In 1596, Venetian merchant Shylock (Jeremy Irons) takes a loan from a Jewish moneylender (Al Pacino); should the merchant default on the loan, the Jew will demand a pound of his flesh. The first big-screen adaptation of Shakespeare’s play since the silent era is well worth a look. Its perceived anti-Semitism is the reason why this play is rarely filmed, but writer-director Michael Radford has added a prologue giving the story some well-needed context. Pacino also effectively emphasizes Shylock’s tragic and hurting nature. The locations in Venice add flavor and the courtroom sequence is spellbinding, but parts of the film drag.
2004-U.S.-Italy-Britain-Luxembourg. 131 min. Color. Widescreen. Produced by Cary Brokaw, Michael Cowan, Barry Navidi, Jason Piette. Written and directed by Michael Radford. Play: William Shakespeare. Cinematography: Benoît Delhomme. Cast: Al Pacino (Shylock), Jeremy Irons (Antonio), Joseph Fiennes (Bassanio), Lynn Collins, Zuleikha Robinson, Kris Marshall.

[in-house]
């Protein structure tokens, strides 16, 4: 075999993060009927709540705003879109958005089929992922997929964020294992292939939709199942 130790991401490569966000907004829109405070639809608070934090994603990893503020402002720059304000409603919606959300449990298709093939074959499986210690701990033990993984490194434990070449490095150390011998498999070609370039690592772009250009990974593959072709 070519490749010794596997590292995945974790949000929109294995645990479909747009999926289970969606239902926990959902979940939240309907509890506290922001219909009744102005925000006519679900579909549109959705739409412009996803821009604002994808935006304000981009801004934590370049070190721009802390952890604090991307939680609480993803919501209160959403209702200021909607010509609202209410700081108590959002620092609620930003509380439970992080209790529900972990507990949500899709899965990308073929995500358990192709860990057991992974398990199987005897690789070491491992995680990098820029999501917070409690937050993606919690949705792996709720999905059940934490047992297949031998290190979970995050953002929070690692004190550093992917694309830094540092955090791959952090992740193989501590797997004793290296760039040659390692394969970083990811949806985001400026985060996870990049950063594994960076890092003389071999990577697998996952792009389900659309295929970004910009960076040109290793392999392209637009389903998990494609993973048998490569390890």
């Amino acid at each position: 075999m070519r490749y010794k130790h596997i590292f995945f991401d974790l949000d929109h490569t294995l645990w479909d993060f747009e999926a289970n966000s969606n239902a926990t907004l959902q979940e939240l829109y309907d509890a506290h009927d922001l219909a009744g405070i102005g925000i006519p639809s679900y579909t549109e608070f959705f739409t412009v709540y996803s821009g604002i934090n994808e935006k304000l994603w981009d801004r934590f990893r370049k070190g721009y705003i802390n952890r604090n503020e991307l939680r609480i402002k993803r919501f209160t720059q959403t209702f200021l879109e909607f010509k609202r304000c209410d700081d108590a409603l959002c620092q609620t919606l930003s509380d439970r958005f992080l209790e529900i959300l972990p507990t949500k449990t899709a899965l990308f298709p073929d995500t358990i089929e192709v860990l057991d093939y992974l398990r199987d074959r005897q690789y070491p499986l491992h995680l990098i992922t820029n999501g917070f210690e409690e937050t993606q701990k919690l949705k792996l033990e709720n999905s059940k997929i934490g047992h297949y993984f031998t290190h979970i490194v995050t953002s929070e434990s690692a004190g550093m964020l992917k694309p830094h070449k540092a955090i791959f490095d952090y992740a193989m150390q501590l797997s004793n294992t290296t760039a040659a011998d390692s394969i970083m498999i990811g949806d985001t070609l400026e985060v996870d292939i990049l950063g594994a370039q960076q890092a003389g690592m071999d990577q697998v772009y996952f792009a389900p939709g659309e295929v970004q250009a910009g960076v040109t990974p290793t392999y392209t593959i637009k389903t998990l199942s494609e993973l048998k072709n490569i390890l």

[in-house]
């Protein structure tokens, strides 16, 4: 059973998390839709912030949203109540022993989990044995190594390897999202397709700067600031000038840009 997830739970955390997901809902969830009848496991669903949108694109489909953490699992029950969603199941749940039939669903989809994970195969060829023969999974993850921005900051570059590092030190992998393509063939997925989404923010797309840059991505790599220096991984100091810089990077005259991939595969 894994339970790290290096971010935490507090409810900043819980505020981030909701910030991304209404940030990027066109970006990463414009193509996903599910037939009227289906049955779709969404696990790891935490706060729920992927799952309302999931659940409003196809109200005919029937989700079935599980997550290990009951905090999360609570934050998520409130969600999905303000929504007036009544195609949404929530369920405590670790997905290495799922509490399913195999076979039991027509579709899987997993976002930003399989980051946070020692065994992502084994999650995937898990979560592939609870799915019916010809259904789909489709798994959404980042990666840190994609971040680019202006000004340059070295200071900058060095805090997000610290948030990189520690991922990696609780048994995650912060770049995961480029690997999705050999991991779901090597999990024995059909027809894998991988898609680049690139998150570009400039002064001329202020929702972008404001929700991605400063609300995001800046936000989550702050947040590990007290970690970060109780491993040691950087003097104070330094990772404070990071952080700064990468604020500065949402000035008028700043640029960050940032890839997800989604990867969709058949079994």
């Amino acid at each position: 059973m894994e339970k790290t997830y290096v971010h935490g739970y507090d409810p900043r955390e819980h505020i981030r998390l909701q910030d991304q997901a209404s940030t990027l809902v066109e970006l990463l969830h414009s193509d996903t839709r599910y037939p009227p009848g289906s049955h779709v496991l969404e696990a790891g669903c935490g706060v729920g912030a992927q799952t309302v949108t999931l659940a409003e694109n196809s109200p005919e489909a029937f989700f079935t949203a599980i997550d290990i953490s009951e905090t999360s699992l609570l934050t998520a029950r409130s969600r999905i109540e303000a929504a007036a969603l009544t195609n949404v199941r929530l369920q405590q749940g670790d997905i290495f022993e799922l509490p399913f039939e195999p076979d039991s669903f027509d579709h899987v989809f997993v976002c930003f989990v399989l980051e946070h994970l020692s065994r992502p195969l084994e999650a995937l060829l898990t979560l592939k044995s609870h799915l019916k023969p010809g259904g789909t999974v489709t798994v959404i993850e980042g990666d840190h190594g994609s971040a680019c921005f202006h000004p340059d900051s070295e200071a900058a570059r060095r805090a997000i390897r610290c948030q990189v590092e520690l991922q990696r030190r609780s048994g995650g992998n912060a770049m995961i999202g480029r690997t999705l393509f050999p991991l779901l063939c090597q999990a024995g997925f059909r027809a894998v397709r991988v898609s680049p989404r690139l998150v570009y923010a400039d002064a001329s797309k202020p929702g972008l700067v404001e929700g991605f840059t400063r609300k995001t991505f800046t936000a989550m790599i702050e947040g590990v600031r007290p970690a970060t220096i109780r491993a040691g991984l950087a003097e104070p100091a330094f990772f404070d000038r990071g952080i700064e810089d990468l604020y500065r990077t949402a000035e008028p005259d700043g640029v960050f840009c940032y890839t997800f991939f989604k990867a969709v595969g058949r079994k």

Trivia: Dustin Hoffman, Cate Blanchett and Ian McKellen were allegedly considered for parts.
Last word: “First of all, I looked at every other Shakespeare movie and found very few of them actually really engaging. I liked them and could admire them in many ways, but I found very few of them engaging. And my attempt with this was to make a film that was really going to be a movie that audiences who didn’t necessarily know anything about Shakespeare would become involved in. So I looked at them and I discovered that effectively what Shakespeare does is he enters into the middle of the action, and he doesn’t give you much backstory until later. The first thing I did when I was adapting it was create a backstory so that you knew how the characters related to each other, so that eventually when they started to interact you were with them and already involved in the story.” (Radford, About.com)